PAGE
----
Deutsche Bahn to increase number of trains in Germany over holidays

German rail operator Deutsche Bahn says it will increase the number of trains and service staff over the festive period.

A passenger walks past a high speed train at Berlin central station
A passenger walks past a high speed train at Berlin central station. Photo: picture alliance/dpa | Christoph Soeder

“Around Christmas, from December 22nd to January 2nd, we will deploy an additional 100 or so special trains, especially on connections that are in high demand,” the CEO of DB Fernverkehr, Michael Peterson, told the Funke Media Group newspapers.

The trains will mainly be deployed on busy routes such as Berlin-Stuttgart, Berlin-Munich, from North Rhine-Westphalia to Berlin or between Hamburg and Karlsruhe or between Essen and Berlin, said Peterson.

The aim is to make sure there is more distance between passengers onboard as the fourth wave continues to affect Germany.

“Those who have to travel on those days should be able to do so safely and with a good feeling,” Peterson said.

Germany recently brought in the 3G rule for travelling on public transport. It means that people have to be fully vaccinated, recovered from Covid recently or have a negative Covid test when they get on a train, bus or tram. 

READ ALSO: Germany brings in nationwide 3G rules on public transport

There are random checks on passengers to make sure they have proof of one of these documents while travelling.

Peterson said regular cleaning on trains and mandatory face masks should also help passengers feel safer when travelling. 

There are also plans to have more employees at big stations.

“We are also deploying around 40 service staff at each of the eight largest stations – in Hamburg, Berlin, Frankfurt am Main, Munich, Düsseldorf, Cologne, Stuttgart and Mannheim,” said Peterson.

“The staff should help ensure that passengers are evenly distributed on the platforms. They also assist passengers with luggage to board and disembark.”

Long-distance trains have already been booked by many people ahead of Christmas and New Year, although numbers are still below pre-pandemic levels. 

“The booking figures at Christmas are above the figures of the previous year, but at 35 to 40 percent, they are still significantly below the level of the pre-Corona year 2019,” Peterson said. Last year, bookings were more than 60 per cent below the 2019 level.

Train timetable change

The winter timetable from rail operator Deutsche Bahn is set to come into effect on December 12th. 

And there will be price hikes. On long-distance services, fares will increase by an average of 1.9 percent. Tickets at the so-called Super-Sparpreis (super saver price) and Sparpreis (saver price) will still be available from €17.90 and €21.50 respectively.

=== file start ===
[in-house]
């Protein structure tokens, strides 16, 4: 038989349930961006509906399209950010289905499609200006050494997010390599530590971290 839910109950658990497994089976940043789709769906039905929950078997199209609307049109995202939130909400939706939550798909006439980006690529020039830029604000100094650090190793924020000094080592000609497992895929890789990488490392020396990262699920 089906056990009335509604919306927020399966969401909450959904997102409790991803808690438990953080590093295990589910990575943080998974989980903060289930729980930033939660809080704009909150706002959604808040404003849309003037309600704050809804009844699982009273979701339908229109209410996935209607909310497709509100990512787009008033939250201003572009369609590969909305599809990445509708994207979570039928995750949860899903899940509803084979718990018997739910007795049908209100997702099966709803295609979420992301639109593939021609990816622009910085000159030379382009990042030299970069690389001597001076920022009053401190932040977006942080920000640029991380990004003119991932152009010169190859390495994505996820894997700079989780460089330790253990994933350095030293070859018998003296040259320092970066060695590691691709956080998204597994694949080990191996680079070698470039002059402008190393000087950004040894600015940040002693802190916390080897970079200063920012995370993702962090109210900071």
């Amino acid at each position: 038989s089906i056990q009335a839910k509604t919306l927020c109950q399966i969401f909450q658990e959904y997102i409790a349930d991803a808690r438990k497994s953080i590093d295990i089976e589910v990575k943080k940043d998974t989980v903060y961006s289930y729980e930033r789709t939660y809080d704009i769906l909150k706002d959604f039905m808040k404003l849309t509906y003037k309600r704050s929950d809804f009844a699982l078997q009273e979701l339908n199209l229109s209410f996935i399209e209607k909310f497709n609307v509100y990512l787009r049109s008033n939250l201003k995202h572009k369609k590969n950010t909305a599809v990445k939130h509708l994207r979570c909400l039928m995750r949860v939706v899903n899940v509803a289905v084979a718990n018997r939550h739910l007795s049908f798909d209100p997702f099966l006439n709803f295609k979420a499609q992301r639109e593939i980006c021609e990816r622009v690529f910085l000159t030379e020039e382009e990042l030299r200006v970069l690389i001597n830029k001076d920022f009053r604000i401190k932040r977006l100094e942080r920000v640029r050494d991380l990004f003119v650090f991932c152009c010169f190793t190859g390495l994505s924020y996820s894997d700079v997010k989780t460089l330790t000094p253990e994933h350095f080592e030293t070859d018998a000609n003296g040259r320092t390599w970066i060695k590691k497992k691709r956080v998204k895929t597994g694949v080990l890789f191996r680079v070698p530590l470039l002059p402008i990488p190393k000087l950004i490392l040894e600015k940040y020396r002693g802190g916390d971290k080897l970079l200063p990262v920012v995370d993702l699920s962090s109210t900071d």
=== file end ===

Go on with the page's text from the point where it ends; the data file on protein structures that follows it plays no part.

The Flexpreis (flexible price) and the prices for route season tickets will increase by an average of 2.9 percent. Bahncards will also become 2.9 percent more expensive.



Christmas time/season – (die) Weihnachtszeit 

Additional – zusätzlich

Connections – (die) Verbindungen

High demand – hohe Nachfrage

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Germany to relax travel restrictions for summer

Germany is set to significantly ease its travel restrictions to enter the country from June 1st until the end of August, Health Minister Karl Lauterbach said.

Germany to relax travel restrictions for summer

The so-called 3G rule applies to anyone entering Germany from abroad – and it means travellers over the age of 12 have to show proof of full vaccination, recovery from Covid or a recent negative test. 

Travellers who are transferring at an airport in Germany also have to present proof of their Covid status before arriving in the country. This applies both to non-Schengen transit from or to third countries outside the EU and to transit from or to Schengen states.

However, Health Minister Lauterbach said he planned to temporarily ease this rule from June 1st due to the falling number of Covid infections. 

“Until the end of August, we will suspend the 3G rule on entry,” he told the Funke Mediengruppe newspapers. 

However, the rules for people entering Germany from so-called ‘virus variant areas’ will remain in force. They have to go into a 14-day quarantine on arrival, even if they have been vaccinated or have recovered. However, no country is currently designated as a virus variant region. 

Lauterbach said: “When such areas are defined, people entering the country have to go into quarantine. Even with lower incidences in the summer, we must remain cautious in the event of a global pandemic.” 

Travellers should keep an eye on any risk-level changes to countries they are travelling to Germany from on the Robert Koch Institute’s risk list.

READ ALSO: How Germany’s travel rule changes may affect your holiday plans

Change expected on vaccines

According to German media reports, the amendment to the Covid entry regulations is to be passed by the federal cabinet today.

It also provides for another change – in future all vaccines approved by WHO, not only those approved by the EU, will be recognised upon entry to Germany.

Under the current restrictions, you have to be fully vaccinated to enter Germany if you are coming from most non-EU countries. Unvaccinated people are not allowed to enter unless they have an essential reason.

Germany does, however, allow unrestricted entry for people coming from a small group of ‘safe list’ countries.

This regulation does not apply to German and EU residents.

The Local has asked the German Health Ministry to clarify if the rule on entry from non-EU countries will remain in place. 

Meanwhile, it is worth remembering that the 3G entry rule on coming to Germany still applies until the end of May. Before entering the country, people have to upload or show their Covid documents (proof of vaccination, recovery or a negative test) while checking in or before boarding.